This film, named after its heroine, got released in Germany two days ago (titled with her complete name, "Dido Elizabeth Belle"), a few months at least after the British release, so I'm not sure whether it's still in AngloAmerican cinemas. If it is, though, or you can watch it on dvd: do so. Especially if you like a) (good) romantic costume drama, and b) movies with social awareness of the times they're set in, not to mention the big one, c)a movie with a black heroine.

These factors are rarely united. Belle is based on someone who actually existed, Dido Elizabeth Belle, a mixed race girl (black slave mother, white father), who as opposed as most children in her position ended up being raised by her father's white aristocratic family. There isn't much known about her, which gives the script lots of room, but one of the few known circumstances mentioned in every article I had read ahead of watching the movie was that the man who became her guardian, Lord Mansfield, in his capacity as Lord Chief Justice ruled in two important slavery cases which later became credited with paving the way to eventual abolition of slavery in Britain. Mind you, knowing this I was both curious and worried, worried that the movie would be solely his story, with Dido confined to being his motivation and having no agenda or personality of her own.

Which turned out not to be the case. Not only is Dido, played by Gugu Mbatha-Raw, assuredly the heroine of her own story, but one of the clever things the film does is to use narrative tropes familiar to the viewer from just about every Jane Austen adaption ever - the need to marry for economic reasons, status differences, various ill fitting suitors, hasty judgments, Mr. Right first sparring with the heroine, a cad revealed etc. - , and puts them in the (still) unusual context provided by Dido being who she is. And where she is, which is in between. She's regarded as enough of a family member so that she can't eat with the servants, but not enough to dine with the family if there are guests present. (Shared breakfasts sans guests are okay.) Lord Mansfield (Tom Wilkinson) can't imagine anyone worthy of his bloodline proposing to her because of her colour but won't accept anyone of lower status, so has her marked to follow the current elderly maiden aunt (played by Penelope Wilton, great as ever) as a glorified housekeeper. Because her father left her an inheritance, Dido has money, while the white cousin she was raised with, Elizabeth, has been disinherited by her father in favour of his children from a second marriage and thus doesn't get proper offers in the marriage market, either.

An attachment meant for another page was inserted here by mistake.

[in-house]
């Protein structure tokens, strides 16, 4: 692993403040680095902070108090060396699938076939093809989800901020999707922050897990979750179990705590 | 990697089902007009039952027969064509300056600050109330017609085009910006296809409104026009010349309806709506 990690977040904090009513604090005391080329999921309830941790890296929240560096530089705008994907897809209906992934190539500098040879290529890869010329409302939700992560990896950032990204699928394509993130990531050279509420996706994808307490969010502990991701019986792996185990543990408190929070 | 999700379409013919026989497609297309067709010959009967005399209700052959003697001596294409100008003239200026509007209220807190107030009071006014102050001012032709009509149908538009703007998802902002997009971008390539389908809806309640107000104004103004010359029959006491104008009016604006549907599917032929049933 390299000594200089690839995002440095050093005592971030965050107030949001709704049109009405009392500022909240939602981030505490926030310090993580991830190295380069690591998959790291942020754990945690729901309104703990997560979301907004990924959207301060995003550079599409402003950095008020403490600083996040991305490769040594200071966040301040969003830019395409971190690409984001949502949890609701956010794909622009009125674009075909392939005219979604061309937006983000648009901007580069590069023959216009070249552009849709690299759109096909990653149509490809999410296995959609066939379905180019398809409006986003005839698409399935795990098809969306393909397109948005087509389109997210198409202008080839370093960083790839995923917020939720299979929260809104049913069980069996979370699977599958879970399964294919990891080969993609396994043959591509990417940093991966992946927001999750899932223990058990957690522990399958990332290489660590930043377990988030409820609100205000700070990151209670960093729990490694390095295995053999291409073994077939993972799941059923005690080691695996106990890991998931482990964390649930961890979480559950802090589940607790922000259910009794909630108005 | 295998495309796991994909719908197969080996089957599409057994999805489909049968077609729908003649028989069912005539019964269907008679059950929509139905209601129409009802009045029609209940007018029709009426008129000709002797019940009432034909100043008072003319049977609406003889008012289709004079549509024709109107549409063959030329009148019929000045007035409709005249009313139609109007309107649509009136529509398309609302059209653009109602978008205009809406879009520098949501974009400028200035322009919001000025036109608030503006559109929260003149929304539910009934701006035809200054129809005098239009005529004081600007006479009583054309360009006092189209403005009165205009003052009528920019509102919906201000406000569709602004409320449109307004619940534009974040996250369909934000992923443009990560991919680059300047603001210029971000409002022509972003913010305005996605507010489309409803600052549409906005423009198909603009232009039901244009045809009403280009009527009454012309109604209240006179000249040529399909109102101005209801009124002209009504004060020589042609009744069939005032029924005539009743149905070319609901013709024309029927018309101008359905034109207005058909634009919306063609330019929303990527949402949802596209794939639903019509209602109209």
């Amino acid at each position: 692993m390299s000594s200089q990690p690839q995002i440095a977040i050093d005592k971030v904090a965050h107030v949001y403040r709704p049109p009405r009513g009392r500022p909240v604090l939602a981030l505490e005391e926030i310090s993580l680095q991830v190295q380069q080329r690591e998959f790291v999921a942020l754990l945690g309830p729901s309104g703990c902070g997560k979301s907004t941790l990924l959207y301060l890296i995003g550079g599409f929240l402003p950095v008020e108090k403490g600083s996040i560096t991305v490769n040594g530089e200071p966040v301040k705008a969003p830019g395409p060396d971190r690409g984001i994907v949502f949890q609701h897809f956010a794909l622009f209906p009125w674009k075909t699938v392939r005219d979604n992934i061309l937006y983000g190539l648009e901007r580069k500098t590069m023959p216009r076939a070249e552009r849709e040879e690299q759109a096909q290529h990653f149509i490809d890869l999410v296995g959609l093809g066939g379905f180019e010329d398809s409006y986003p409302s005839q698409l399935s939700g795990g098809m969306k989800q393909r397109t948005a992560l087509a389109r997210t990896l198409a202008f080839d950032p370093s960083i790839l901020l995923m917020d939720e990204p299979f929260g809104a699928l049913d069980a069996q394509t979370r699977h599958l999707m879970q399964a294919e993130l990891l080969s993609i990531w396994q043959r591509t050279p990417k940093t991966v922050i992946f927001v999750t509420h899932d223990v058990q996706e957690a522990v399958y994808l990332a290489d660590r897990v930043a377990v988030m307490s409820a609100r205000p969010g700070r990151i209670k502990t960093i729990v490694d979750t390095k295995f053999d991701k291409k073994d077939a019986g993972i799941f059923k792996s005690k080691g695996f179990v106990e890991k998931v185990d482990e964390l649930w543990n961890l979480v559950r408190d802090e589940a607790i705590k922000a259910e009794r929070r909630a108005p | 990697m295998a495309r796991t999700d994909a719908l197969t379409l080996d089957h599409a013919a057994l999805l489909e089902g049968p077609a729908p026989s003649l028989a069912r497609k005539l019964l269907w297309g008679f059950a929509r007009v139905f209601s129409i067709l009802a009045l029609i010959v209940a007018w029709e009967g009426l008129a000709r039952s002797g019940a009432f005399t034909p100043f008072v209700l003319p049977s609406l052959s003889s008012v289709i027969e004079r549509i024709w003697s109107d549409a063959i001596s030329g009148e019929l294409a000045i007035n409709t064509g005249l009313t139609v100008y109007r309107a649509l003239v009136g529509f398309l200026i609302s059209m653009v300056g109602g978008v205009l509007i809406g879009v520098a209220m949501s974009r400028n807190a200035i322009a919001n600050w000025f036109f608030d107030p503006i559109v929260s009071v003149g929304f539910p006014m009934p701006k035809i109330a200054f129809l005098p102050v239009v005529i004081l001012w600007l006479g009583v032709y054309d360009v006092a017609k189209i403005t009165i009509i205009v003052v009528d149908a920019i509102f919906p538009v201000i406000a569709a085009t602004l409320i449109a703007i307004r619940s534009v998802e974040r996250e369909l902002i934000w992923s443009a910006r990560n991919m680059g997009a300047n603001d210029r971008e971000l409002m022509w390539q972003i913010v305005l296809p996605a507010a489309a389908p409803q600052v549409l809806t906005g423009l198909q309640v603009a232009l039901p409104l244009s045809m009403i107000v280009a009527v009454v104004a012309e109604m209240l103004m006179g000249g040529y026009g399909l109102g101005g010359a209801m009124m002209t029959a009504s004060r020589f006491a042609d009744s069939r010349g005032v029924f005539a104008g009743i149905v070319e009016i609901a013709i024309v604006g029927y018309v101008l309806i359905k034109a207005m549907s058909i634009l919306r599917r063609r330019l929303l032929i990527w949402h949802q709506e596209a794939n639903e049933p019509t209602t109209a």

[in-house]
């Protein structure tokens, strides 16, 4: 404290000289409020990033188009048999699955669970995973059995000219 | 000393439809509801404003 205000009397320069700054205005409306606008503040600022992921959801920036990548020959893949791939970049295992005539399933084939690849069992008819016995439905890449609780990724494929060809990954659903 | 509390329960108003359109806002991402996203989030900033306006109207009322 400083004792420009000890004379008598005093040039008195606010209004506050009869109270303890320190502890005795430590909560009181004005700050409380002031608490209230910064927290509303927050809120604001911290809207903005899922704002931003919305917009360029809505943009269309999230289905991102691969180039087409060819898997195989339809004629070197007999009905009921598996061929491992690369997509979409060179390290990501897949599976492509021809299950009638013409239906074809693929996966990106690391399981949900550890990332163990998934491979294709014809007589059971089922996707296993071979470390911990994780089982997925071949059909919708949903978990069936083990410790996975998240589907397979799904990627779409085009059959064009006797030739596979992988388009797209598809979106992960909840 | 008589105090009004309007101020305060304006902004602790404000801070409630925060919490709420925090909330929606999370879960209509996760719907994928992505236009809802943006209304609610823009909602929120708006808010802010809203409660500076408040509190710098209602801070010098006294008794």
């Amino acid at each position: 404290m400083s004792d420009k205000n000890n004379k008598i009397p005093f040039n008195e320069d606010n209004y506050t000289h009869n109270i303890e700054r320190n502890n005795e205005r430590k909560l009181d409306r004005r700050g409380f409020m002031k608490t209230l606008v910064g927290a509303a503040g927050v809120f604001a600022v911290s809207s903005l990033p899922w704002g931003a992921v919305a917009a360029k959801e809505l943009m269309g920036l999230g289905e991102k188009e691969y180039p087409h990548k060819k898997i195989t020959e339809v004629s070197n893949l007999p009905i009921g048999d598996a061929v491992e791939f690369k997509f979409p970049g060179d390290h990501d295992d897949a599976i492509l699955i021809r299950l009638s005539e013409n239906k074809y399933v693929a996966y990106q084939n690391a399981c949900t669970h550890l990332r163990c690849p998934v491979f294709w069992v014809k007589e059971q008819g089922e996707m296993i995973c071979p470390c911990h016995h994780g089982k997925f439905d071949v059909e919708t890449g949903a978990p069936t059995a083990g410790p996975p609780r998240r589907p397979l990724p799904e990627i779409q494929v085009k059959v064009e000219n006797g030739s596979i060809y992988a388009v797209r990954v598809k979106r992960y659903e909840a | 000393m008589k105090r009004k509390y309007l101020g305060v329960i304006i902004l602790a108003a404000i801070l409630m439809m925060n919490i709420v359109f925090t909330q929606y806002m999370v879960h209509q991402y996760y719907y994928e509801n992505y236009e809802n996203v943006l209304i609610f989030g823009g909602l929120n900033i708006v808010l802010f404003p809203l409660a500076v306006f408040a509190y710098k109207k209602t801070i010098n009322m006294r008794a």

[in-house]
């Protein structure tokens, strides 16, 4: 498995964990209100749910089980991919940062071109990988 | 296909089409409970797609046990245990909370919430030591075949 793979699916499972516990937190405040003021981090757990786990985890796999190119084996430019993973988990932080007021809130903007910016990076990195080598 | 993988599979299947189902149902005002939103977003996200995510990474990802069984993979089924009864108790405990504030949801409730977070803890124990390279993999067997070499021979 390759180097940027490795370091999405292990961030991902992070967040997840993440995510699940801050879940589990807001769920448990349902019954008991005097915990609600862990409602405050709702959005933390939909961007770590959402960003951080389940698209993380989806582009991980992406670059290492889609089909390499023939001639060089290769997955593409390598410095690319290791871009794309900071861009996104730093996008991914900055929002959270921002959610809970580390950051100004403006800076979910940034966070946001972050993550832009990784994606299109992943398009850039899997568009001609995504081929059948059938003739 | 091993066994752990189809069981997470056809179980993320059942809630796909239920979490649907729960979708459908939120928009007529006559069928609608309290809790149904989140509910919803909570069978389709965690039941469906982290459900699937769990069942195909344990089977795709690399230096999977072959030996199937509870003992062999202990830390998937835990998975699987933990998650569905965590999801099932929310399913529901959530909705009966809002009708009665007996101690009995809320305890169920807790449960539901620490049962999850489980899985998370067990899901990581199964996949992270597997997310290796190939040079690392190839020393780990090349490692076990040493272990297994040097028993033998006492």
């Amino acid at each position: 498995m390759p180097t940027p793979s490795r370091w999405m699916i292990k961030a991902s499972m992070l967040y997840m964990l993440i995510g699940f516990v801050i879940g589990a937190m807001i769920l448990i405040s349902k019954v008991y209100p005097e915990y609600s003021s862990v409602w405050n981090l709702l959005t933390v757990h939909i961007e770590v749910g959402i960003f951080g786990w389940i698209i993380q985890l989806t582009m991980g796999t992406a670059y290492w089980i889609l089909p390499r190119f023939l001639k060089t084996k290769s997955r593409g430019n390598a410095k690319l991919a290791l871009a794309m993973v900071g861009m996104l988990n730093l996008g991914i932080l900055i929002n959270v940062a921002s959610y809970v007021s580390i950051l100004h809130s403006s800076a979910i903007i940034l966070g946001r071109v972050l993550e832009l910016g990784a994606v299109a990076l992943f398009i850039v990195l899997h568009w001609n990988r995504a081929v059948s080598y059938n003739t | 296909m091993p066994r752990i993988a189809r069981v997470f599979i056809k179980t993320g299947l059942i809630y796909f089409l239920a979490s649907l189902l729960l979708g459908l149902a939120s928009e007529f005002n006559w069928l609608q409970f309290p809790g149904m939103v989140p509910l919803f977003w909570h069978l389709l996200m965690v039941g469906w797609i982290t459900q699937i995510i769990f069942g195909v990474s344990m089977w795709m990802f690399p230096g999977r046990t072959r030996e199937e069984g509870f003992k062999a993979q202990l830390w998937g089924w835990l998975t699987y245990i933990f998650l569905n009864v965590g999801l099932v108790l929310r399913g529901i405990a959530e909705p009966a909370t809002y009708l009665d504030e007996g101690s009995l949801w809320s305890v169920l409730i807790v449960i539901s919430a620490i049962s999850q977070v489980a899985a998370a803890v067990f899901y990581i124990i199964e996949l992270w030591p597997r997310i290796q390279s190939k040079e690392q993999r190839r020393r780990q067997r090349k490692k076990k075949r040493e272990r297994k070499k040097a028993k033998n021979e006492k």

The "finding a husband"/"is a husband worth finding?" trope provides just one of the subplots, though. Another is Dido coming to terms with who she is, and forging an identity that's not based solely on her white relations. A visual theme through the film is Dido looking at the pictures in the splendid Kenwood House, which do have the occasional black figure - always in a servant position and somewhere in the background. (Throughout the film, however, the (historical) double portrait of her and Elizabeth is created.) When Elizabeth has her London debut, there is a black servant in the town house, Mabel, and Dido is at first very uneasy with her before steeling herself to ask whether or not Mabel is a slave. When first told there aren't likely to be any marriage prospects and there can't be an official debut for her the way it is for Elizabeth she, in the privacy of her bedroom, claws at her face. But throughout the film, the case of the Zong massacre is running, and Dido's growing identification with the slave victims of said massacre (who were drowned, all 142 of them, so the ship owners could cash in the insurance; the slaves had gotten sick and would have been sold at a lesser price than the insurance that was to be paid) becomes part of the identity she forges. At the end, she claims her mother as well as her father.